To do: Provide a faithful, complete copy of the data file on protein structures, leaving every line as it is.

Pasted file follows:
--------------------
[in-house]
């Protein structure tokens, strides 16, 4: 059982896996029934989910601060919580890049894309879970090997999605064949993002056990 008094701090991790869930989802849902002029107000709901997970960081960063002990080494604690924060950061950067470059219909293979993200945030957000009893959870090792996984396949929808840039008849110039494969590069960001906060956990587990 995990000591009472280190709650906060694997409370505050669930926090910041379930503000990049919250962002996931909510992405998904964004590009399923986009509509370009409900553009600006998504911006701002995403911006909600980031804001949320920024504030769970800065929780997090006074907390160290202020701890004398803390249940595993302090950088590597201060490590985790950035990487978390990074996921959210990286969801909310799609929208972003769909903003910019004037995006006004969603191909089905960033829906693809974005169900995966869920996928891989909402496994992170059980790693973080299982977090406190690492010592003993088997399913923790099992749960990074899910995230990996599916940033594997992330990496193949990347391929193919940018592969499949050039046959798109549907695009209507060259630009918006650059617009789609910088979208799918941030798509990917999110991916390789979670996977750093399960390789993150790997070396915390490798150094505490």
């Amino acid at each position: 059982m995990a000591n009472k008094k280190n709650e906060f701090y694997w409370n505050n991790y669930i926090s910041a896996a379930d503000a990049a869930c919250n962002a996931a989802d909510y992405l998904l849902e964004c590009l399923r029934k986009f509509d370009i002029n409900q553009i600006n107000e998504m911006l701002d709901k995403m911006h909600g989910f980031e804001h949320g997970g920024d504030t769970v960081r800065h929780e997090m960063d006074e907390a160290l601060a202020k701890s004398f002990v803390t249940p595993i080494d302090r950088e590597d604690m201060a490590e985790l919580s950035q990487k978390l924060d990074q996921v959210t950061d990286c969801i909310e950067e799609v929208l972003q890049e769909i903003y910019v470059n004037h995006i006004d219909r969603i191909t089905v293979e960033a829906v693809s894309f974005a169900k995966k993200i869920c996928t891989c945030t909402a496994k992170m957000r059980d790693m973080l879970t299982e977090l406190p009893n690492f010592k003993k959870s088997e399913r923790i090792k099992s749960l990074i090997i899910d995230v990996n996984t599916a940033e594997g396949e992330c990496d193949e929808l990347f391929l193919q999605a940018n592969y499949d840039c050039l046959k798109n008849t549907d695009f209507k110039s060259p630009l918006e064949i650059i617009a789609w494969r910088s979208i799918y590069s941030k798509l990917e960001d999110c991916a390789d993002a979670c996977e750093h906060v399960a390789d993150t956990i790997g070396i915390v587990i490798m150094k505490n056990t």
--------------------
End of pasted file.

[in-house]
């Protein structure tokens, strides 16, 4: 059982896996029934989910601060919580890049894309879970090997999605064949993002056990 008094701090991790869930989802849902002029107000709901997970960081960063002990080494604690924060950061950067470059219909293979993200945030957000009893959870090792996984396949929808840039008849110039494969590069960001906060956990587990 995990000591009472280190709650906060694997409370505050669930926090910041379930503000990049919250962002996931909510992405998904964004590009399923986009509509370009409900553009600006998504911006701002995403911006909600980031804001949320920024504030769970800065929780997090006074907390160290202020701890004398803390249940595993302090950088590597201060490590985790950035990487978390990074996921959210990286969801909310799609929208972003769909903003910019004037995006006004969603191909089905960033829906693809974005169900995966869920996928891989909402496994992170059980790693973080299982977090406190690492010592003993088997399913923790099992749960990074899910995230990996599916940033594997992330990496193949990347391929193919940018592969499949050039046959798109549907695009209507060259630009918006650059617009789609910088979208799918941030798509990917999110991916390789979670996977750093399960390789993150790997070396915390490798150094505490």
């Amino acid at each position: 059982m995990a000591n009472k008094k280190n709650e906060f701090y694997w409370n505050n991790y669930i926090s910041a896996a379930d503000a990049a869930c919250n962002a996931a989802d909510y992405l998904l849902e964004c590009l399923r029934k986009f509509d370009i002029n409900q553009i600006n107000e998504m911006l701002d709901k995403m911006h909600g989910f980031e804001h949320g997970g920024d504030t769970v960081r800065h929780e997090m960063d006074e907390a160290l601060a202020k701890s004398f002990v803390t249940p595993i080494d302090r950088e590597d604690m201060a490590e985790l919580s950035q990487k978390l924060d990074q996921v959210t950061d990286c969801i909310e950067e799609v929208l972003q890049e769909i903003y910019v470059n004037h995006i006004d219909r969603i191909t089905v293979e960033a829906v693809s894309f974005a169900k995966k993200i869920c996928t891989c945030t909402a496994k992170m957000r059980d790693m973080l879970t299982e977090l406190p009893n690492f010592k003993k959870s088997e399913r923790i090792k099992s749960l990074i090997i899910d995230v990996n996984t599916a940033e594997g396949e992330c990496d193949e929808l990347f391929l193919q999605a940018n592969y499949d840039c050039l046959k798109n008849t549907d695009f209507k110039s060259p630009l918006e064949i650059i617009a789609w494969r910088s979208i799918y590069s941030k798509l990917e960001d999110c991916a390789d993002a979670c996977e750093h906060v399960a390789d993150t956990i790997g070396i915390v587990i490798m150094k505490n056990t």